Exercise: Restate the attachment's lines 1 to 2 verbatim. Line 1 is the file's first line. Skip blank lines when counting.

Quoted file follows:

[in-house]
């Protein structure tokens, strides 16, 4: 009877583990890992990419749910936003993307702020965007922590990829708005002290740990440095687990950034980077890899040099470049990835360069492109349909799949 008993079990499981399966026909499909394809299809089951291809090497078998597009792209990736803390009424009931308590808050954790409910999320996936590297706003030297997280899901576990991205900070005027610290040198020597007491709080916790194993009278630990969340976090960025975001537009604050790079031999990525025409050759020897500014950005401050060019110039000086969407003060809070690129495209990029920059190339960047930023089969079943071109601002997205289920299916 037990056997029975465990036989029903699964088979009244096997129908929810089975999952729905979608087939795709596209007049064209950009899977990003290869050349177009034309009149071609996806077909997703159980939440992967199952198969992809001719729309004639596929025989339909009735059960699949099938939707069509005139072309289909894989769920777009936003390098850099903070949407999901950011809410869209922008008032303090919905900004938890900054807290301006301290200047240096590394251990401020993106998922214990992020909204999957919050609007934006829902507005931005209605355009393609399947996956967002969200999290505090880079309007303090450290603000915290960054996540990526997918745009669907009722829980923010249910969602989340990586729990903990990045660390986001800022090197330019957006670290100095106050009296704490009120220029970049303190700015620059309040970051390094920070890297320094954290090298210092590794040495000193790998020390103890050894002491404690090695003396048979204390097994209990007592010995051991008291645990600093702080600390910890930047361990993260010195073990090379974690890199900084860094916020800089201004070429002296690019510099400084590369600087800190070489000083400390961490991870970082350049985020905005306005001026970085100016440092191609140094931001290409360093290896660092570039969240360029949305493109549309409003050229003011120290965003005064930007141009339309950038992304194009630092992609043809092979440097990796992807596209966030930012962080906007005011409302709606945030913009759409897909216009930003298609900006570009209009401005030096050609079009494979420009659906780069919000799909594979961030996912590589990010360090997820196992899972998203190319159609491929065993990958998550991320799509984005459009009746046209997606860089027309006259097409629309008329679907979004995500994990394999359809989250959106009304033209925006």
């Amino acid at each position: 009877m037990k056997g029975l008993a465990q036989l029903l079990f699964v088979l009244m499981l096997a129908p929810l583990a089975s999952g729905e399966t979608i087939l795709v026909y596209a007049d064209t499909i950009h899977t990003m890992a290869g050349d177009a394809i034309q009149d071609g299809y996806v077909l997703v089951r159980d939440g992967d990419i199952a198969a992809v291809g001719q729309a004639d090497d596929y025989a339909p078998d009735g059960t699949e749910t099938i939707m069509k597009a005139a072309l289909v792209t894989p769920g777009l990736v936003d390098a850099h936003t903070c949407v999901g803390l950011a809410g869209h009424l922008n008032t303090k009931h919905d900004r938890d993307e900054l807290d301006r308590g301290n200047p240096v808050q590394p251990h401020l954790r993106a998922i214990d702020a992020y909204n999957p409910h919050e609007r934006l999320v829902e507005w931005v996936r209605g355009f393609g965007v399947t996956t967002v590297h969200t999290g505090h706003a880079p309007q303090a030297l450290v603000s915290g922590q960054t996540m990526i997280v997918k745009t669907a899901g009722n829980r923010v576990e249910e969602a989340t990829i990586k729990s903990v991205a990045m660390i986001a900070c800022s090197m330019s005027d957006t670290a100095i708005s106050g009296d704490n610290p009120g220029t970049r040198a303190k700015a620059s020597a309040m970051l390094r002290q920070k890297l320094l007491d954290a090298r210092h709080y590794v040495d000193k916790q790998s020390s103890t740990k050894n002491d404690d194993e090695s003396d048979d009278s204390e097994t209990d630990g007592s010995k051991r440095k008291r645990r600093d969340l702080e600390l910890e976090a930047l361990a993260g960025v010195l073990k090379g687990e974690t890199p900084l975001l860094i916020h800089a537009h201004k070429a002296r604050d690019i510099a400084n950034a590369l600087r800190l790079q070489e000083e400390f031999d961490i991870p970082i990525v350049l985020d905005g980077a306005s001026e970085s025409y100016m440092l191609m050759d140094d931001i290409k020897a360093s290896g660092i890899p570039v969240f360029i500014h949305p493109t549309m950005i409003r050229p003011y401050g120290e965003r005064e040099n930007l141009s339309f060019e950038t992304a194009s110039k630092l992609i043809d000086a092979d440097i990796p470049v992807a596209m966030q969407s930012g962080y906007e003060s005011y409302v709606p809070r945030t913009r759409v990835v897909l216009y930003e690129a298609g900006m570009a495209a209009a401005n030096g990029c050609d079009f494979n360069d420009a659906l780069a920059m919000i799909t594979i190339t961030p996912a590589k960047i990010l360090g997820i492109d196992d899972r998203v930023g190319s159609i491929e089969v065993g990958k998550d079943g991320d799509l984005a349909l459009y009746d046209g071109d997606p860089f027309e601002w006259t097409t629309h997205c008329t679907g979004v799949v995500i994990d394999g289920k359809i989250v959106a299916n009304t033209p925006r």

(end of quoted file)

[in-house]
């Protein structure tokens, strides 16, 4: 009877583990890992990419749910936003993307702020965007922590990829708005002290740990440095687990950034980077890899040099470049990835360069492109349909799949 008993079990499981399966026909499909394809299809089951291809090497078998597009792209990736803390009424009931308590808050954790409910999320996936590297706003030297997280899901576990991205900070005027610290040198020597007491709080916790194993009278630990969340976090960025975001537009604050790079031999990525025409050759020897500014950005401050060019110039000086969407003060809070690129495209990029920059190339960047930023089969079943071109601002997205289920299916 037990056997029975465990036989029903699964088979009244096997129908929810089975999952729905979608087939795709596209007049064209950009899977990003290869050349177009034309009149071609996806077909997703159980939440992967199952198969992809001719729309004639596929025989339909009735059960699949099938939707069509005139072309289909894989769920777009936003390098850099903070949407999901950011809410869209922008008032303090919905900004938890900054807290301006301290200047240096590394251990401020993106998922214990992020909204999957919050609007934006829902507005931005209605355009393609399947996956967002969200999290505090880079309007303090450290603000915290960054996540990526997918745009669907009722829980923010249910969602989340990586729990903990990045660390986001800022090197330019957006670290100095106050009296704490009120220029970049303190700015620059309040970051390094920070890297320094954290090298210092590794040495000193790998020390103890050894002491404690090695003396048979204390097994209990007592010995051991008291645990600093702080600390910890930047361990993260010195073990090379974690890199900084860094916020800089201004070429002296690019510099400084590369600087800190070489000083400390961490991870970082350049985020905005306005001026970085100016440092191609140094931001290409360093290896660092570039969240360029949305493109549309409003050229003011120290965003005064930007141009339309950038992304194009630092992609043809092979440097990796992807596209966030930012962080906007005011409302709606945030913009759409897909216009930003298609900006570009209009401005030096050609079009494979420009659906780069919000799909594979961030996912590589990010360090997820196992899972998203190319159609491929065993990958998550991320799509984005459009009746046209997606860089027309006259097409629309008329679907979004995500994990394999359809989250959106009304033209925006």